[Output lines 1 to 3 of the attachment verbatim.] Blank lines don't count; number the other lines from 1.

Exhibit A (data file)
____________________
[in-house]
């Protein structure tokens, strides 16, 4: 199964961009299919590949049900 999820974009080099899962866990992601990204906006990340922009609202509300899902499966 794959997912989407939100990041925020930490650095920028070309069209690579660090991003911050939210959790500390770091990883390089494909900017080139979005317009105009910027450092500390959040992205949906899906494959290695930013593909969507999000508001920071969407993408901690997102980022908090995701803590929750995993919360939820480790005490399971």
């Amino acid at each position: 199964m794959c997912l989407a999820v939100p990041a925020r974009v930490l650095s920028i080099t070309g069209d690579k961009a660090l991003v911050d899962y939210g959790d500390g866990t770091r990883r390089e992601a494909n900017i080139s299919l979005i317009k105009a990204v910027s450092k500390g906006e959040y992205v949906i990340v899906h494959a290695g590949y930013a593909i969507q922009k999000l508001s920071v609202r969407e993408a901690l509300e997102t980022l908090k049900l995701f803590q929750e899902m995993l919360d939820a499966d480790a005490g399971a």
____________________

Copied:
[in-house]
């Protein structure tokens, strides 16, 4: 199964961009299919590949049900 999820974009080099899962866990992601990204906006990340922009609202509300899902499966 794959997912989407939100990041925020930490650095920028070309069209690579660090991003911050939210959790500390770091990883390089494909900017080139979005317009105009910027450092500390959040992205949906899906494959290695930013593909969507999000508001920071969407993408901690997102980022908090995701803590929750995993919360939820480790005490399971």
């Amino acid at each position: 199964m794959c997912l989407a999820v939100p990041a925020r974009v930490l650095s920028i080099t070309g069209d690579k961009a660090l991003v911050d899962y939210g959790d500390g866990t770091r990883r390089e992601a494909n900017i080139s299919l979005i317009k105009a990204v910027s450092k500390g906006e959040y992205v949906i990340v899906h494959a290695g590949y930013a593909i969507q922009k999000l508001s920071v609202r969407e993408a901690l509300e997102t980022l908090k049900l995701f803590q929750e899902m995993l919360d939820a499966d480790a005490g399971a």